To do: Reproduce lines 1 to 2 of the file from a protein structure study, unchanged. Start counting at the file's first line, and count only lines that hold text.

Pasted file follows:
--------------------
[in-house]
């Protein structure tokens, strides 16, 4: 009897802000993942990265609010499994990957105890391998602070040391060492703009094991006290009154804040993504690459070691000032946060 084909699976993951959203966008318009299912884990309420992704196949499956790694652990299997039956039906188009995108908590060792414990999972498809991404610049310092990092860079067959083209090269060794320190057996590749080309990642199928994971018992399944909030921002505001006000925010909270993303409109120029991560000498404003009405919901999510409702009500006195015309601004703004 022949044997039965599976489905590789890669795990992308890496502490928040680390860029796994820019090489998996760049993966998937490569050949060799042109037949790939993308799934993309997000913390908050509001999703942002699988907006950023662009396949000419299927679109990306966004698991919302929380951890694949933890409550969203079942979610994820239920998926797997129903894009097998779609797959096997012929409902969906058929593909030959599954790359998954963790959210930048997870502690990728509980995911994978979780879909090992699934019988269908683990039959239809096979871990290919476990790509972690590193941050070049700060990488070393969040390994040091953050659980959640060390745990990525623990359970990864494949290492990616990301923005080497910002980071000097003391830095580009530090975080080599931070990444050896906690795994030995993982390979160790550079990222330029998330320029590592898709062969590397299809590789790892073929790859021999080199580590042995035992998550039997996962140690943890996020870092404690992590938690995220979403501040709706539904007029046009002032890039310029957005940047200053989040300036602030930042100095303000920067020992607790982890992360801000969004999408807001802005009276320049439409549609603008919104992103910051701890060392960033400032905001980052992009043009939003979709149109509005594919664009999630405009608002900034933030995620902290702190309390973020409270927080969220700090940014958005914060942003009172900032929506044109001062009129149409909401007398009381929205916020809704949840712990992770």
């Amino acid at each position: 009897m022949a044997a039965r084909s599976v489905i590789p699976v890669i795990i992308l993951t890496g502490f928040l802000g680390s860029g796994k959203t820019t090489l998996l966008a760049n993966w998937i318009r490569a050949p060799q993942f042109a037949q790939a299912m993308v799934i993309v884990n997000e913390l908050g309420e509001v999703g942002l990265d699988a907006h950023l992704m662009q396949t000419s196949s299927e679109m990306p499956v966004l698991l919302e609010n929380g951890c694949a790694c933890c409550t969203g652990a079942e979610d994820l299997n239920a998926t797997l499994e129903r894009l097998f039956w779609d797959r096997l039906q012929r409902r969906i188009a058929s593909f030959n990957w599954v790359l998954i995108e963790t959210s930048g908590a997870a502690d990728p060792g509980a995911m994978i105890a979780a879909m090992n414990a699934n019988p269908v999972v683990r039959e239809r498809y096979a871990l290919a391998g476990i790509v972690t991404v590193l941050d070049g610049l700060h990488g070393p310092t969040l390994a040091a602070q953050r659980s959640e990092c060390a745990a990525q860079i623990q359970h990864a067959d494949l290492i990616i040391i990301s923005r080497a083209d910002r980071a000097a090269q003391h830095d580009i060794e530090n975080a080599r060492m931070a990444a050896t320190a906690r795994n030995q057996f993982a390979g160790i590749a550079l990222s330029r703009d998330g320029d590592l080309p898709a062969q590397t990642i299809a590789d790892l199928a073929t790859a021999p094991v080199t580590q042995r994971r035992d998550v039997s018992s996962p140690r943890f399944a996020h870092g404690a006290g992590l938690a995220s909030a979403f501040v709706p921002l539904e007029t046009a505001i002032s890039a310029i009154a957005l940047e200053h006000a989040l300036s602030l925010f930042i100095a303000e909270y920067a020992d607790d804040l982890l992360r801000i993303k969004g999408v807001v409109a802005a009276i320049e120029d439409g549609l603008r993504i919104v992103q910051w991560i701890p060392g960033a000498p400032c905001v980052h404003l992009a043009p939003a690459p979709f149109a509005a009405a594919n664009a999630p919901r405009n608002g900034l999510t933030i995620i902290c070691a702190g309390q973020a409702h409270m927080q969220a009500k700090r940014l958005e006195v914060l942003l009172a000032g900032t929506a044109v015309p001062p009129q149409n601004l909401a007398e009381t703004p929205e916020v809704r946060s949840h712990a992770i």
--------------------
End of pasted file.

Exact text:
[in-house]
């Protein structure tokens, strides 16, 4: 009897802000993942990265609010499994990957105890391998602070040391060492703009094991006290009154804040993504690459070691000032946060 084909699976993951959203966008318009299912884990309420992704196949499956790694652990299997039956039906188009995108908590060792414990999972498809991404610049310092990092860079067959083209090269060794320190057996590749080309990642199928994971018992399944909030921002505001006000925010909270993303409109120029991560000498404003009405919901999510409702009500006195015309601004703004 022949044997039965599976489905590789890669795990992308890496502490928040680390860029796994820019090489998996760049993966998937490569050949060799042109037949790939993308799934993309997000913390908050509001999703942002699988907006950023662009396949000419299927679109990306966004698991919302929380951890694949933890409550969203079942979610994820239920998926797997129903894009097998779609797959096997012929409902969906058929593909030959599954790359998954963790959210930048997870502690990728509980995911994978979780879909090992699934019988269908683990039959239809096979871990290919476990790509972690590193941050070049700060990488070393969040390994040091953050659980959640060390745990990525623990359970990864494949290492990616990301923005080497910002980071000097003391830095580009530090975080080599931070990444050896906690795994030995993982390979160790550079990222330029998330320029590592898709062969590397299809590789790892073929790859021999080199580590042995035992998550039997996962140690943890996020870092404690992590938690995220979403501040709706539904007029046009002032890039310029957005940047200053989040300036602030930042100095303000920067020992607790982890992360801000969004999408807001802005009276320049439409549609603008919104992103910051701890060392960033400032905001980052992009043009939003979709149109509005594919664009999630405009608002900034933030995620902290702190309390973020409270927080969220700090940014958005914060942003009172900032929506044109001062009129149409909401007398009381929205916020809704949840712990992770």